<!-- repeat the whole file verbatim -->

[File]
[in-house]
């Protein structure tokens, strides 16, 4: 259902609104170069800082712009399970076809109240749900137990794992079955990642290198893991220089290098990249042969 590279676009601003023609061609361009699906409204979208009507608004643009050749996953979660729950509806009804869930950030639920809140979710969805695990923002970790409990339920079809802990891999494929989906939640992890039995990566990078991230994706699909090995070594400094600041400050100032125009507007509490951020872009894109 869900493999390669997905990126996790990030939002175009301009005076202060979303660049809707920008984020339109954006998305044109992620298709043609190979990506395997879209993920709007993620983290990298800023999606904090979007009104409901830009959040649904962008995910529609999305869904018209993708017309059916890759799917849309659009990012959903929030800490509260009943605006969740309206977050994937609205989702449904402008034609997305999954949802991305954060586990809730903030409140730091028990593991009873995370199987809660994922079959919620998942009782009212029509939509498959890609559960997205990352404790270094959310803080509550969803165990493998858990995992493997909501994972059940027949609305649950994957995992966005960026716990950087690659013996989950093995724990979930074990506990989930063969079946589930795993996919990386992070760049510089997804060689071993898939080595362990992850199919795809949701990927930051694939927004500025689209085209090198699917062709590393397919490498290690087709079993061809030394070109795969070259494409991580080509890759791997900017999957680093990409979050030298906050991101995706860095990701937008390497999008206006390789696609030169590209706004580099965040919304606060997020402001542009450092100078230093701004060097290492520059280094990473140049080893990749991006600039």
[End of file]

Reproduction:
[in-house]
């Protein structure tokens, strides 16, 4: 259902609104170069800082712009399970076809109240749900137990794992079955990642290198893991220089290098990249042969 590279676009601003023609061609361009699906409204979208009507608004643009050749996953979660729950509806009804869930950030639920809140979710969805695990923002970790409990339920079809802990891999494929989906939640992890039995990566990078991230994706699909090995070594400094600041400050100032125009507007509490951020872009894109 869900493999390669997905990126996790990030939002175009301009005076202060979303660049809707920008984020339109954006998305044109992620298709043609190979990506395997879209993920709007993620983290990298800023999606904090979007009104409901830009959040649904962008995910529609999305869904018209993708017309059916890759799917849309659009990012959903929030800490509260009943605006969740309206977050994937609205989702449904402008034609997305999954949802991305954060586990809730903030409140730091028990593991009873995370199987809660994922079959919620998942009782009212029509939509498959890609559960997205990352404790270094959310803080509550969803165990493998858990995992493997909501994972059940027949609305649950994957995992966005960026716990950087690659013996989950093995724990979930074990506990989930063969079946589930795993996919990386992070760049510089997804060689071993898939080595362990992850199919795809949701990927930051694939927004500025689209085209090198699917062709590393397919490498290690087709079993061809030394070109795969070259494409991580080509890759791997900017999957680093990409979050030298906050991101995706860095990701937008390497999008206006390789696609030169590209706004580099965040919304606060997020402001542009450092100078230093701004060097290492520059280094990473140049080893990749991006600039």